One-time Leeds Polytechnic art students SOFT CELL set the blueprint for acts such as PET SHOP BOYS and ERASURE with their stark synthesizer driven pop and were undoubtedly ahead of their time. Marc Almond and Dave Ball had an amazing run of Top 40 hit singles between 1981-1984.
On a sunny August day, Dave Ball took time out from preparations for the final concert and kindly chatted to The Electricity Club about SOFT CELL and their life of vice… Continue Reading ›
To celebrate the second anniversary of internet station Artefaktor Radio, some of the best independent synth driven acts were at gathered together at Electrowerkz for Synth Wave Live 2.
Held in collaboration with Bombshell Radio, Portobello Radio and The Electricity Club, artists and enthusiasts from around the world made the trip to London and were welcomed by Rusty Egan for one of his famed DJ sets for those who like it electronic. Continue Reading ›
Like PET SHOP BOYS, NEW ORDER collaborated with other artists from quite an early stage in their career, as well as later working on their own various projects during the band’s recurring hiatuses. Bernard Sumner in particular relished the opportunity to further his craft by recording with other artists.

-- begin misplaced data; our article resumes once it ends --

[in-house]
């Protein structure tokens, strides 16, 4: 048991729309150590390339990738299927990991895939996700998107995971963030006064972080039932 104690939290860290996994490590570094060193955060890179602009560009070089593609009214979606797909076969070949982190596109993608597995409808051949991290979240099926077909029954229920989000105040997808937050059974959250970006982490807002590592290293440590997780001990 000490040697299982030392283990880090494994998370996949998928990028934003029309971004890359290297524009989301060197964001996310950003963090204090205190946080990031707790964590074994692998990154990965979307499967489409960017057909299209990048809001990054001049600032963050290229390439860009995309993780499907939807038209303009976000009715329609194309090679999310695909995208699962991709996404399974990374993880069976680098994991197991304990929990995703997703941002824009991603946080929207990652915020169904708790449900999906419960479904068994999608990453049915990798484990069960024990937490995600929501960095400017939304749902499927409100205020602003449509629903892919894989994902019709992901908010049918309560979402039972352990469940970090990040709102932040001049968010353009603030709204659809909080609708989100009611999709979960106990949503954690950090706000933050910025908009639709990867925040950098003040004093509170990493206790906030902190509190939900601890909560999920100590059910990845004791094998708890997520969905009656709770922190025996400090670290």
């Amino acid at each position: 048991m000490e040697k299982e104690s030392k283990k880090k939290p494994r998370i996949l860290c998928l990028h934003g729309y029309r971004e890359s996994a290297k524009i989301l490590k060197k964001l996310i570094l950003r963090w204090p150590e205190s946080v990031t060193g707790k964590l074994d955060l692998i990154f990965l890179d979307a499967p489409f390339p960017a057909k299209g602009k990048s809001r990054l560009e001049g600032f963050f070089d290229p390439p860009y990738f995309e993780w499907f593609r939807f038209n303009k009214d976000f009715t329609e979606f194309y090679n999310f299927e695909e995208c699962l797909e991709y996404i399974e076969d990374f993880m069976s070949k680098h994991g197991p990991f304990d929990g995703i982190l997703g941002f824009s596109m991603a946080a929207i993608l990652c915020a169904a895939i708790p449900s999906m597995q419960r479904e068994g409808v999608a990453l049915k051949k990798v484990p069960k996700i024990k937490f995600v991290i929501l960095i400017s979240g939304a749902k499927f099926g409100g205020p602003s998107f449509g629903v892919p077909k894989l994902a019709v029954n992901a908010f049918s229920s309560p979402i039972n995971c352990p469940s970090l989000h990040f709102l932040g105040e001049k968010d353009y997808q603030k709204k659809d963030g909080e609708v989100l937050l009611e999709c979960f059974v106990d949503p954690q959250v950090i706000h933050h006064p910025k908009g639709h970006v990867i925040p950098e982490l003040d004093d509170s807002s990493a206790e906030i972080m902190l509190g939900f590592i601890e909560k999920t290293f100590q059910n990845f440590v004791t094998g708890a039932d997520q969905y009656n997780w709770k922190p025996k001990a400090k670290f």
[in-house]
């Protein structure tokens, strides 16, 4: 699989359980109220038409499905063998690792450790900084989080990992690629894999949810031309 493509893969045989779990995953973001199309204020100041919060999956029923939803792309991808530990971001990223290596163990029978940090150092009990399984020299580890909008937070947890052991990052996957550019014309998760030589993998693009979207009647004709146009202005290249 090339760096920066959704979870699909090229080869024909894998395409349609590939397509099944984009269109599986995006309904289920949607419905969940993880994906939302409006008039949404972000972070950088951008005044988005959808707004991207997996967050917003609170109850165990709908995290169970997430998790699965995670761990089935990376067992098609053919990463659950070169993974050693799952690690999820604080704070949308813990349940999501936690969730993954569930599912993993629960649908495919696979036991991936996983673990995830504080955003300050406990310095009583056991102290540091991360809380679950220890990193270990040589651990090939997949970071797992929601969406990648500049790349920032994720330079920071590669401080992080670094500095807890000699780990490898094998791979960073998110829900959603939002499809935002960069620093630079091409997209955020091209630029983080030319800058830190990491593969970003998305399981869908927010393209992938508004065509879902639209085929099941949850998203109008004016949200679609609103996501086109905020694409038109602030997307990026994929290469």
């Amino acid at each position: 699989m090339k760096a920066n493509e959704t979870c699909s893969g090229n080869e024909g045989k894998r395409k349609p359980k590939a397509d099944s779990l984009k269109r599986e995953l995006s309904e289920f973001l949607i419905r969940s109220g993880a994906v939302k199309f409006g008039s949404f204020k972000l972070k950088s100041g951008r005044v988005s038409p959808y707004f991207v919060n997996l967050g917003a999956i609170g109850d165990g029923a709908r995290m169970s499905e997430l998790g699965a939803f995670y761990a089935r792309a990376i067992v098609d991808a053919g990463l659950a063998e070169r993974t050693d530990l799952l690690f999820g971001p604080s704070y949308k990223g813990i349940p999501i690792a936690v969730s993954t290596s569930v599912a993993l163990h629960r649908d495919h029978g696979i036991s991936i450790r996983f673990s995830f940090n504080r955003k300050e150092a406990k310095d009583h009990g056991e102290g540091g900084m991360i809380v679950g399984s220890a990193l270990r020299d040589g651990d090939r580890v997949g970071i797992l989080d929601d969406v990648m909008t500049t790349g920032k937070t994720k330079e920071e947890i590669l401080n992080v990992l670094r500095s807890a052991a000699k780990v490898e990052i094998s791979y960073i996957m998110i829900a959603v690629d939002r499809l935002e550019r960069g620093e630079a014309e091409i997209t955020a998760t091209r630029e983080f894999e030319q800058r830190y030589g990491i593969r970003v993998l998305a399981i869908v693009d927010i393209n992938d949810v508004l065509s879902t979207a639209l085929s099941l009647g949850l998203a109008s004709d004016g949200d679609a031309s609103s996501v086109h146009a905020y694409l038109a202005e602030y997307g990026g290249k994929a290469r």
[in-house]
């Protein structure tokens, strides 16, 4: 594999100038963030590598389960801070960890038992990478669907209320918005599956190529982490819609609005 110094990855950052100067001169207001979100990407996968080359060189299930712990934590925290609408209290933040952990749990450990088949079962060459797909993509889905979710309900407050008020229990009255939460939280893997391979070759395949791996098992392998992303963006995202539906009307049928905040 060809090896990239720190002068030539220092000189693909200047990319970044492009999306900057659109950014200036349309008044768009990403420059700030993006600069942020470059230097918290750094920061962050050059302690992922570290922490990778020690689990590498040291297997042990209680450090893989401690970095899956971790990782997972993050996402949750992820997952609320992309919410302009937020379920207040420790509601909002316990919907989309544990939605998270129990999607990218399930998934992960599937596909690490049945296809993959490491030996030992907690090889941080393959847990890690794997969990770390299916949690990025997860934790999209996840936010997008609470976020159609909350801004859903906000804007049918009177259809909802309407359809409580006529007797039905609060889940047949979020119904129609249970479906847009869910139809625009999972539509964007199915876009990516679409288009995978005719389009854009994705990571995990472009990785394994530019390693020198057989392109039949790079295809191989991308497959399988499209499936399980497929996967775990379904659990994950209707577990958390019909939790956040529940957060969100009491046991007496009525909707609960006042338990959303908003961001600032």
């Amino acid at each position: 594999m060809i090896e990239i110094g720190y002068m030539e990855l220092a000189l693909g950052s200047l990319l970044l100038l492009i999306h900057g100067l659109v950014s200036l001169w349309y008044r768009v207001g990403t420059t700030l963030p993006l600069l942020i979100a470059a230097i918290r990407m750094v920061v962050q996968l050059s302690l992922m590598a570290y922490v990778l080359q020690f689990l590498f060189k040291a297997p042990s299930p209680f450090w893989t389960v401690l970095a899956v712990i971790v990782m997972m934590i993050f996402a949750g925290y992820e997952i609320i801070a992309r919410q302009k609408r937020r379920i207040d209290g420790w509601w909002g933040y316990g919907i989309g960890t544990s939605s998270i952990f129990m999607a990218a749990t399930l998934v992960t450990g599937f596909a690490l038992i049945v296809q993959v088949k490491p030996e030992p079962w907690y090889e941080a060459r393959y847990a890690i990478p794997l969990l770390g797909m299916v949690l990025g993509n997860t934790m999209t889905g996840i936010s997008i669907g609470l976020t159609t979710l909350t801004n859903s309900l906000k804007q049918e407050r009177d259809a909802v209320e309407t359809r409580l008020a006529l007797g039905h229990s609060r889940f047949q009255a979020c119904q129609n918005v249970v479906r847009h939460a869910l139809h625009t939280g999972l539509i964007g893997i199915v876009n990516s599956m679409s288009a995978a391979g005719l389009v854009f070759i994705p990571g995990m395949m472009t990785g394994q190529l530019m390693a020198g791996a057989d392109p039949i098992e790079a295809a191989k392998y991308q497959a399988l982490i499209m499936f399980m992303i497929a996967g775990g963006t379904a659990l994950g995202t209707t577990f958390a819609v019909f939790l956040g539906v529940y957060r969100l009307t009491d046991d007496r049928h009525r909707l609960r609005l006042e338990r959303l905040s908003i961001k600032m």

So here are 20 tracks which encapsulate the spirit of NEW ORDER through the medium of collaboration and joint working, restricted to one track per project and presented in chronological order. Continue Reading ›
Although he became a noted producer during the height of punk, it was with THE HUMAN LEAGUE’s ‘Dare’ that Martin Rushent’s reputation as an electronic music pioneer was forged.
Focussing primarily on his work with synthesizers and technology, The Electricity Club looks back at the post-punk career of Martin Rushent. With a limit of one track per album project and presented in chronological order, here is a Beginner’s Guide to the late, great man… Continue Reading ›
The world found itself in a rather antagonistic and divisive state this year, as if none of the lessons from the 20th Century’s noted conflicts and stand-offs had been learnt. After a slow start to 2017, there was a bumper crop of new music from a number of established artists.
Overall, it was artists of a more mature disposition who held their heads high and delivered, as some newer acts went out of their way to test the patience of audiences by drowning them in sleep while coming over like TRAVIS on VSTs.
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